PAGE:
Lord of Filth). The name is likely derived from a pagan god whom
some Israelite kings worshiped. Se 2 Kings 1:2.
2. Jesus' response
indicates that Satan can perform many great works, but cannot bring
a person to repentance.
3. Jesus indicates
that His mission is against the devil himself, and that nothing else
will do. The prophets generally opposed particular types of corruption,
not the source of all corruption.
4. How to describe
the sin against the Holy Spirit has been the source of much commentary.
It has sometimes been described as refusing at the deepest level to
repent, or to accept the truth that God offers.
C. Jesus' mother and brothers then arrive.
1. It is not clear that this
group is the same as the relatives who were mentioned before.
2. In the Jewish
form of Greek the term brothers (adelphos in Greek) could mean any close
relative. Thus this term was used in the Septuigent (the Greek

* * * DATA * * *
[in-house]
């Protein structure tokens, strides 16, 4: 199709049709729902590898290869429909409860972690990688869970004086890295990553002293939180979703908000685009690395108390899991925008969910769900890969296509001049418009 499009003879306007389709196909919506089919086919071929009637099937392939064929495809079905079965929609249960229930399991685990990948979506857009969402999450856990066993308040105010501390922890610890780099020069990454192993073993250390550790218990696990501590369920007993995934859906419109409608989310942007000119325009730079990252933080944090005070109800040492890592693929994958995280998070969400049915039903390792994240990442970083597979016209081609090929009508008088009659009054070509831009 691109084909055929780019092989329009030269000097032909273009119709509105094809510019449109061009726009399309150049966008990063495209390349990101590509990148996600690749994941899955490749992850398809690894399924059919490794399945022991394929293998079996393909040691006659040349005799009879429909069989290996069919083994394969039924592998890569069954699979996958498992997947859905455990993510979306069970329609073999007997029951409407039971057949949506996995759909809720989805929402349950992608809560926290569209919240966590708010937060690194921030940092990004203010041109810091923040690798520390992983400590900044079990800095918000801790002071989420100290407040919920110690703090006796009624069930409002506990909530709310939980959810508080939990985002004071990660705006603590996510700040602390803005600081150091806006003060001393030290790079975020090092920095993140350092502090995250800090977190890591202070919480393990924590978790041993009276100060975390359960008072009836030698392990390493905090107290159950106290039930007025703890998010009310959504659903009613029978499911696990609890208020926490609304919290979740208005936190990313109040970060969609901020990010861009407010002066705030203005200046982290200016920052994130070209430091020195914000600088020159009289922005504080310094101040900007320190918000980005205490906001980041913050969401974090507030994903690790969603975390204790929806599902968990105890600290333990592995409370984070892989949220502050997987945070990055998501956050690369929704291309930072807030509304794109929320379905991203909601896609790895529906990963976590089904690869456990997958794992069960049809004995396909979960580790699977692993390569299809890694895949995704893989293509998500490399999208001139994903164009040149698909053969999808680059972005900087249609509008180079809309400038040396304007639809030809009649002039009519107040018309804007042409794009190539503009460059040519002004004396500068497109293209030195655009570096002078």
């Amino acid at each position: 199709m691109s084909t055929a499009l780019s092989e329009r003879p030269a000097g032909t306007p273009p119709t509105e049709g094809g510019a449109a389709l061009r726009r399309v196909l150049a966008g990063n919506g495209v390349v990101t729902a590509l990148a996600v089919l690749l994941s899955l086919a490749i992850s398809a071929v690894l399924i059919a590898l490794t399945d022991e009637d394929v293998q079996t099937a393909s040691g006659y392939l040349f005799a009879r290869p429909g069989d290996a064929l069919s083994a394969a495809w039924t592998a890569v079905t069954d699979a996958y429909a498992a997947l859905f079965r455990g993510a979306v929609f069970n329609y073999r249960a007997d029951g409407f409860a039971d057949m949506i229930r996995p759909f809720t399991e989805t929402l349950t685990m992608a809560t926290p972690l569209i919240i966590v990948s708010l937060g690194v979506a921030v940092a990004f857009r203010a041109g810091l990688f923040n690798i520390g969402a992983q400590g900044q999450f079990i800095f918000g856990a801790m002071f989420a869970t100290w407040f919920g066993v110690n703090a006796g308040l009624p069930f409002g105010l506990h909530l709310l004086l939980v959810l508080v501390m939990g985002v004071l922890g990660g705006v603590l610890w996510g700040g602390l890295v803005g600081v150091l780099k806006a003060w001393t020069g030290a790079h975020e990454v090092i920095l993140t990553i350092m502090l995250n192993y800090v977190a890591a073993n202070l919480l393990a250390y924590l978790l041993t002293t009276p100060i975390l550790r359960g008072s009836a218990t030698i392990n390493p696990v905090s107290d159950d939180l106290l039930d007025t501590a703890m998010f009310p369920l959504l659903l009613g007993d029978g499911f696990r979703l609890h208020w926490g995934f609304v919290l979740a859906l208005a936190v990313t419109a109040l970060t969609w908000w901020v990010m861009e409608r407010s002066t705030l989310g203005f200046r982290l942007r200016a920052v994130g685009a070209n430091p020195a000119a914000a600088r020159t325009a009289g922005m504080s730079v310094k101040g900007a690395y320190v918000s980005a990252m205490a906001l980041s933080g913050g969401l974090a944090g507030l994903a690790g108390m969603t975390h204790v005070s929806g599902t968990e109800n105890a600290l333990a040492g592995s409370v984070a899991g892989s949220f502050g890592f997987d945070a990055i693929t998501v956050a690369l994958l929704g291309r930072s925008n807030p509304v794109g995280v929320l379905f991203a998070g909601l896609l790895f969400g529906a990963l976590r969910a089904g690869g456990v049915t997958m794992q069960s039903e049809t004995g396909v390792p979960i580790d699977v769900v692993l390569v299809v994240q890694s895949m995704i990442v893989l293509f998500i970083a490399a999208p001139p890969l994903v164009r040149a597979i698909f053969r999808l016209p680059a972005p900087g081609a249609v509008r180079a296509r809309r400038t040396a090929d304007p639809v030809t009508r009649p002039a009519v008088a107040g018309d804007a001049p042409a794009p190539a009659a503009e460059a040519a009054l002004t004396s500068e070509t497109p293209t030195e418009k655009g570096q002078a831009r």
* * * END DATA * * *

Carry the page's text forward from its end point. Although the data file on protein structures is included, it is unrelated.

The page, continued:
translation of the Old Testament that the evangelists seem to have used)
to describe nephews and second cousins. See Gen. 14:16, 29:15;
3. There does
not seem to be any ill intention here. But there is a poignancy
in their inability to meet Jesus.
4. Jesus indicates that He is creating a new adopted family.
a. Being a brother or sister of Jesus indicates a familiarity with Him. The prophets and priests, by contrast, tended to be more removed from the people.
b. Being a mother of Jesus here seems to indicate bringing Him into the world through deeds inspired by Him.
c. There is no reference to being a father to Jesus, both because this term is reserved for His Father in heaven, and because one must have the grace of Christ inside of oneself before bringing Him into the world.